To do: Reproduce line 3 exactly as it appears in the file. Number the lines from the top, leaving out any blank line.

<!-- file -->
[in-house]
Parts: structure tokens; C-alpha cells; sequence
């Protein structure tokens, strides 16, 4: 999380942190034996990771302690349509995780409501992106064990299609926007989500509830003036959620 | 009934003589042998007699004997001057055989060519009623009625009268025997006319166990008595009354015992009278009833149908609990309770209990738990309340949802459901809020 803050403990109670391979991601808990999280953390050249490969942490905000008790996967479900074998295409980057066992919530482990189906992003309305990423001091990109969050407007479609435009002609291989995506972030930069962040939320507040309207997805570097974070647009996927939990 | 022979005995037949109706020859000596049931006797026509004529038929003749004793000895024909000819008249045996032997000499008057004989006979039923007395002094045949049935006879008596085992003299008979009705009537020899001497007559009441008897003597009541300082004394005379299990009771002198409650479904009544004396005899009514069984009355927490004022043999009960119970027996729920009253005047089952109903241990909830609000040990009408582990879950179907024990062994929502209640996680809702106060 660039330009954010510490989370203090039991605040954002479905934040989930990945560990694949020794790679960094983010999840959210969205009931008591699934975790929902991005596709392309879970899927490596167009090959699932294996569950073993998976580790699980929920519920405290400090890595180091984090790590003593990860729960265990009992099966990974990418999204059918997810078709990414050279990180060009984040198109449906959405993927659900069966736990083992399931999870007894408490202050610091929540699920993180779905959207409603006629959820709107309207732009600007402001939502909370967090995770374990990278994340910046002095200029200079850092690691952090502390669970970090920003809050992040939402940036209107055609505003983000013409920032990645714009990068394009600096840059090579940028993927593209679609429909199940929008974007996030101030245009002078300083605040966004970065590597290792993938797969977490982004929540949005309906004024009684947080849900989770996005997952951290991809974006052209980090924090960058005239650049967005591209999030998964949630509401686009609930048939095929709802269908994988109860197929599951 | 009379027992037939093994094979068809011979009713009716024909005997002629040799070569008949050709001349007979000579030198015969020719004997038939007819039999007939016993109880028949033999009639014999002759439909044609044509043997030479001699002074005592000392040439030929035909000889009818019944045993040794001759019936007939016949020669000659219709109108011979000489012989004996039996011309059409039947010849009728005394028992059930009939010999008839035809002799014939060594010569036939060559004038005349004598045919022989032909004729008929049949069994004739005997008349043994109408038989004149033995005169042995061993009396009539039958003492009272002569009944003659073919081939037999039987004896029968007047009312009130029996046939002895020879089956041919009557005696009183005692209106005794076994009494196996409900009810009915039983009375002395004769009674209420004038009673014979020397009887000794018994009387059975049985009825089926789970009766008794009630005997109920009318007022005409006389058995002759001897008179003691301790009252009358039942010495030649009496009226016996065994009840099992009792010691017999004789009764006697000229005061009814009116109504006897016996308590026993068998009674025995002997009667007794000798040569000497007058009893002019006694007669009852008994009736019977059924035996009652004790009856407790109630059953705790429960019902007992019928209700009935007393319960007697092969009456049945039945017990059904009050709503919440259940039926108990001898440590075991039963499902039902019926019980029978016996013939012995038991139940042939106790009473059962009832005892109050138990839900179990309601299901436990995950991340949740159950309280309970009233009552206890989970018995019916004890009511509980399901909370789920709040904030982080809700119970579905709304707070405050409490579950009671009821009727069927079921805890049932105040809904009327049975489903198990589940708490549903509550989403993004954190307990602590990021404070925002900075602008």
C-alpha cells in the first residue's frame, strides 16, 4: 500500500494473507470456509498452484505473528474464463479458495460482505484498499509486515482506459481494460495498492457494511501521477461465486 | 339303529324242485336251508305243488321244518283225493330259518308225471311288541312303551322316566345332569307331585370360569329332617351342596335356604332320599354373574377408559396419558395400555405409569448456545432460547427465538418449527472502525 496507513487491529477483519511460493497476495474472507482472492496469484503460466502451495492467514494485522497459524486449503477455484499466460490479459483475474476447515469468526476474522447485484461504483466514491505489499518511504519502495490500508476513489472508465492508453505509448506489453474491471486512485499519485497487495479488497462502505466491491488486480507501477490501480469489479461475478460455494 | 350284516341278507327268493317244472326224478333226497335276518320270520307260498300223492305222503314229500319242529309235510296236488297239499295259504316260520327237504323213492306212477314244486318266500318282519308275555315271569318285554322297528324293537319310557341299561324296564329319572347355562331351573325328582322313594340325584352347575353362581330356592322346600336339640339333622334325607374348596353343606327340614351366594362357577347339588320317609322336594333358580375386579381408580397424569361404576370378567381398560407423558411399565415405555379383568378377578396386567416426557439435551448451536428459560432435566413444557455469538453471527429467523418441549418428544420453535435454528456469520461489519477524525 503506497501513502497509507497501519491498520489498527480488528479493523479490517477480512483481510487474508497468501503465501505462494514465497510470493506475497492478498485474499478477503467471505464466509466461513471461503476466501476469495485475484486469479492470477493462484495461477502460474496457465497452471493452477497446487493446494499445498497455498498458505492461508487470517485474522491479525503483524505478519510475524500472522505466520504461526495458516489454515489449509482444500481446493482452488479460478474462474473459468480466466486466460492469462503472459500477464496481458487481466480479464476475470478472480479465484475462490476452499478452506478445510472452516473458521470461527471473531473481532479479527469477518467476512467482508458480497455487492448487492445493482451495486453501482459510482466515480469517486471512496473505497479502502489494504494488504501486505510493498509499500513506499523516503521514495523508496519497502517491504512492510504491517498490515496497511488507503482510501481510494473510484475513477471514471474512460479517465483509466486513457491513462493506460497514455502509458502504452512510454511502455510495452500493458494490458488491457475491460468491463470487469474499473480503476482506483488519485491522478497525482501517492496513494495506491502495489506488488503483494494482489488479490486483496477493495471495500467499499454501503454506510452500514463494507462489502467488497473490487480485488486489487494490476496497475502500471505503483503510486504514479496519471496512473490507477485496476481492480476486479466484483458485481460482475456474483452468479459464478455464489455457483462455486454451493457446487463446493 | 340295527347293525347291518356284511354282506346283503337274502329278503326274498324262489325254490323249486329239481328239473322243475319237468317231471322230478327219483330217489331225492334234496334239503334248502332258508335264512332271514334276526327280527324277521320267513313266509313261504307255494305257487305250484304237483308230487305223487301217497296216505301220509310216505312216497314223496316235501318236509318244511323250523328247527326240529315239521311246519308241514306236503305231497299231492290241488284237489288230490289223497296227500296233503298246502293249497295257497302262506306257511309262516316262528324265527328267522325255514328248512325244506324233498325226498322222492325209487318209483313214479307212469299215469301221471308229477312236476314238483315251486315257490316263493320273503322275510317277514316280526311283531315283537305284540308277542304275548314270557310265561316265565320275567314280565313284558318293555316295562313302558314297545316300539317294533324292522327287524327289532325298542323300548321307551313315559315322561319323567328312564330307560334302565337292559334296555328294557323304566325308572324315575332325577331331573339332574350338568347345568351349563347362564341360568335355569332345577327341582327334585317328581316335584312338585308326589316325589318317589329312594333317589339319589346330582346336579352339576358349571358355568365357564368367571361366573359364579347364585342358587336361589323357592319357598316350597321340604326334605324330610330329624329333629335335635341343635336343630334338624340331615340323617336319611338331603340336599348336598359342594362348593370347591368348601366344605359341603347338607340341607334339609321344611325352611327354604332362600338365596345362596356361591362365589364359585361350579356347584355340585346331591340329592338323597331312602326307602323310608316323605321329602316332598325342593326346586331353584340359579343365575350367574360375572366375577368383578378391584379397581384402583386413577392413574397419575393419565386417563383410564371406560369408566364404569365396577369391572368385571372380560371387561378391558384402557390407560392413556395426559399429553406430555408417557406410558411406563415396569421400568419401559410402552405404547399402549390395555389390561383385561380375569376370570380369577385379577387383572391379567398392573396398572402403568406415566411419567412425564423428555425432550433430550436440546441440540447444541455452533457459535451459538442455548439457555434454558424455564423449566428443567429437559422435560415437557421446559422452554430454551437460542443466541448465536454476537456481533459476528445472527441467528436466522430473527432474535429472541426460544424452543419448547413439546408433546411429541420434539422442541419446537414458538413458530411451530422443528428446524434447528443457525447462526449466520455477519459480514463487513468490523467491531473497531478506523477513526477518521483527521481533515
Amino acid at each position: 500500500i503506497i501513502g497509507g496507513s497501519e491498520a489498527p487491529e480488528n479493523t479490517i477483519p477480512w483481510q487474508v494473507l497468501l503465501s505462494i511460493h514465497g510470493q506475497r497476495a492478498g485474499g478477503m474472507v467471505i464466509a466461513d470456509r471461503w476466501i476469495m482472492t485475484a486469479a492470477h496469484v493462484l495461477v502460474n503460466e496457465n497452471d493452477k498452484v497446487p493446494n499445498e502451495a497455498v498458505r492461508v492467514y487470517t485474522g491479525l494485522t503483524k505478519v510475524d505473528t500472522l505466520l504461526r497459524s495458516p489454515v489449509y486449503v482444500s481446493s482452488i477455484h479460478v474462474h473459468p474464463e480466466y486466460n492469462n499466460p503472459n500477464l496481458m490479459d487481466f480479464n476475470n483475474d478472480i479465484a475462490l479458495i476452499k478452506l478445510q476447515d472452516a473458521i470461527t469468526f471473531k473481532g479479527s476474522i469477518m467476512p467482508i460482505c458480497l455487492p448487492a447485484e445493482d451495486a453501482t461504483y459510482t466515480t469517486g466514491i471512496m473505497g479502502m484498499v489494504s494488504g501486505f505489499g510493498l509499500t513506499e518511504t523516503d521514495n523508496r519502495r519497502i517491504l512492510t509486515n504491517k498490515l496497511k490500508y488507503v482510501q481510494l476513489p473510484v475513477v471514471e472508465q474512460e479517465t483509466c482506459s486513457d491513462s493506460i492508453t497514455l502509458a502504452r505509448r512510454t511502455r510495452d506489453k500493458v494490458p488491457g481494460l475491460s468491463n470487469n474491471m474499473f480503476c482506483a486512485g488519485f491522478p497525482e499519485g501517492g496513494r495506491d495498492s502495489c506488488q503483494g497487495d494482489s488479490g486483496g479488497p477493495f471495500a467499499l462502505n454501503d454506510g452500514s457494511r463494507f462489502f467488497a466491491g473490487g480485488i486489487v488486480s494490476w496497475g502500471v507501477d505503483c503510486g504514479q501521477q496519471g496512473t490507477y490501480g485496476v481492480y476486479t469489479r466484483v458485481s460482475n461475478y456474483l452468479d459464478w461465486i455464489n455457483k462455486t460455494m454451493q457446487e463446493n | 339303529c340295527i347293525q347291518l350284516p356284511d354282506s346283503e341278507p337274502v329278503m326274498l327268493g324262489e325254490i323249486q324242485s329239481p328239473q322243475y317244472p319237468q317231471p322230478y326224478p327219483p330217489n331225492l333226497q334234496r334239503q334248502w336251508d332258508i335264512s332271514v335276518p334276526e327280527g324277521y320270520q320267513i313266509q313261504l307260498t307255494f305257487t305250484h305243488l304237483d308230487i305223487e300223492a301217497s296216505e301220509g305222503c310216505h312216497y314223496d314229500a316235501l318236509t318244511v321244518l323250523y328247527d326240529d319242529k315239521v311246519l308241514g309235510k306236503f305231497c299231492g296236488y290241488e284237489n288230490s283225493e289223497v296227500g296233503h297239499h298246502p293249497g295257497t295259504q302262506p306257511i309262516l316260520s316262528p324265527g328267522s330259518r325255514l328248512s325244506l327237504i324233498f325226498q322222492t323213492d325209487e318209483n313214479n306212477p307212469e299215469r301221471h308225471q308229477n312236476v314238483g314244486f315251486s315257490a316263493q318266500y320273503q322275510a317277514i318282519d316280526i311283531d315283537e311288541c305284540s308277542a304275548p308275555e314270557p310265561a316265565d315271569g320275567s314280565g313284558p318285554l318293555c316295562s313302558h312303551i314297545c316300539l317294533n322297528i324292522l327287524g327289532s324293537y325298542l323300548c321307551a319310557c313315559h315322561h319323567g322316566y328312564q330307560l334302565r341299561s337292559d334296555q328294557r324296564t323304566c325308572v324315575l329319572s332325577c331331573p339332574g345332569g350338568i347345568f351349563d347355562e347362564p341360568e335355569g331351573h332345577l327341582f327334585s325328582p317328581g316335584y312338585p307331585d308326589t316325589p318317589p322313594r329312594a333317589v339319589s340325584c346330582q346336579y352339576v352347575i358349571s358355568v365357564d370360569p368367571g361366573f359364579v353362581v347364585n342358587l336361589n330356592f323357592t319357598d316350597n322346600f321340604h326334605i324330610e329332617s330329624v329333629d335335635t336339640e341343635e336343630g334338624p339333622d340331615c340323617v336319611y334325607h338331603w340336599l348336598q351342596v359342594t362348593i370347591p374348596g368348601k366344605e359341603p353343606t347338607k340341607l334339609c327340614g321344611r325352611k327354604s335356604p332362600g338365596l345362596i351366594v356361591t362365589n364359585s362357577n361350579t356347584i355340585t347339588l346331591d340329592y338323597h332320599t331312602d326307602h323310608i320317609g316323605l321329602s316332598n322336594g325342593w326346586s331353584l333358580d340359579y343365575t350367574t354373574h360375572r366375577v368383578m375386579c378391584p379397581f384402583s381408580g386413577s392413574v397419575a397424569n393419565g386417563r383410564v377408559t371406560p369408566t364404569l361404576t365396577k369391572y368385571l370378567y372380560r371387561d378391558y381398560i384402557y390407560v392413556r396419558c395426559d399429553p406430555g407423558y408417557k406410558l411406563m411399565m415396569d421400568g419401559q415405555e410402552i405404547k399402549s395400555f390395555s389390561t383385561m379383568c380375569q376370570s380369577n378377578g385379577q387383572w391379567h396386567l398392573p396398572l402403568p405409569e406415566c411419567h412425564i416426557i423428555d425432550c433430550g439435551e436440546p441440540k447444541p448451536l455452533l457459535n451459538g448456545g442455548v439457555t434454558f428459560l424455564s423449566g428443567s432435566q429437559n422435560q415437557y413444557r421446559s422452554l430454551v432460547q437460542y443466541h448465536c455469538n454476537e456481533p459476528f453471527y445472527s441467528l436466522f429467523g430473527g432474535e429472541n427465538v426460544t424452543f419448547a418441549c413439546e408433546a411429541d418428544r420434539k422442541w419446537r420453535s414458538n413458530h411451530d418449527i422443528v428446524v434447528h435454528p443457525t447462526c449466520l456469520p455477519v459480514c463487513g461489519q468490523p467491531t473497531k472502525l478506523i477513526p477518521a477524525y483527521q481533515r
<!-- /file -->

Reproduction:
């Protein structure tokens, strides 16, 4: 999380942190034996990771302690349509995780409501992106064990299609926007989500509830003036959620 | 009934003589042998007699004997001057055989060519009623009625009268025997006319166990008595009354015992009278009833149908609990309770209990738990309340949802459901809020 803050403990109670391979991601808990999280953390050249490969942490905000008790996967479900074998295409980057066992919530482990189906992003309305990423001091990109969050407007479609435009002609291989995506972030930069962040939320507040309207997805570097974070647009996927939990 | 022979005995037949109706020859000596049931006797026509004529038929003749004793000895024909000819008249045996032997000499008057004989006979039923007395002094045949049935006879008596085992003299008979009705009537020899001497007559009441008897003597009541300082004394005379299990009771002198409650479904009544004396005899009514069984009355927490004022043999009960119970027996729920009253005047089952109903241990909830609000040990009408582990879950179907024990062994929502209640996680809702106060 660039330009954010510490989370203090039991605040954002479905934040989930990945560990694949020794790679960094983010999840959210969205009931008591699934975790929902991005596709392309879970899927490596167009090959699932294996569950073993998976580790699980929920519920405290400090890595180091984090790590003593990860729960265990009992099966990974990418999204059918997810078709990414050279990180060009984040198109449906959405993927659900069966736990083992399931999870007894408490202050610091929540699920993180779905959207409603006629959820709107309207732009600007402001939502909370967090995770374990990278994340910046002095200029200079850092690691952090502390669970970090920003809050992040939402940036209107055609505003983000013409920032990645714009990068394009600096840059090579940028993927593209679609429909199940929008974007996030101030245009002078300083605040966004970065590597290792993938797969977490982004929540949005309906004024009684947080849900989770996005997952951290991809974006052209980090924090960058005239650049967005591209999030998964949630509401686009609930048939095929709802269908994988109860197929599951 | 009379027992037939093994094979068809011979009713009716024909005997002629040799070569008949050709001349007979000579030198015969020719004997038939007819039999007939016993109880028949033999009639014999002759439909044609044509043997030479001699002074005592000392040439030929035909000889009818019944045993040794001759019936007939016949020669000659219709109108011979000489012989004996039996011309059409039947010849009728005394028992059930009939010999008839035809002799014939060594010569036939060559004038005349004598045919022989032909004729008929049949069994004739005997008349043994109408038989004149033995005169042995061993009396009539039958003492009272002569009944003659073919081939037999039987004896029968007047009312009130029996046939002895020879089956041919009557005696009183005692209106005794076994009494196996409900009810009915039983009375002395004769009674209420004038009673014979020397009887000794018994009387059975049985009825089926789970009766008794009630005997109920009318007022005409006389058995002759001897008179003691301790009252009358039942010495030649009496009226016996065994009840099992009792010691017999004789009764006697000229005061009814009116109504006897016996308590026993068998009674025995002997009667007794000798040569000497007058009893002019006694007669009852008994009736019977059924035996009652004790009856407790109630059953705790429960019902007992019928209700009935007393319960007697092969009456049945039945017990059904009050709503919440259940039926108990001898440590075991039963499902039902019926019980029978016996013939012995038991139940042939106790009473059962009832005892109050138990839900179990309601299901436990995950991340949740159950309280309970009233009552206890989970018995019916004890009511509980399901909370789920709040904030982080809700119970579905709304707070405050409490579950009671009821009727069927079921805890049932105040809904009327049975489903198990589940708490549903509550989403993004954190307990602590990021404070925002900075602008």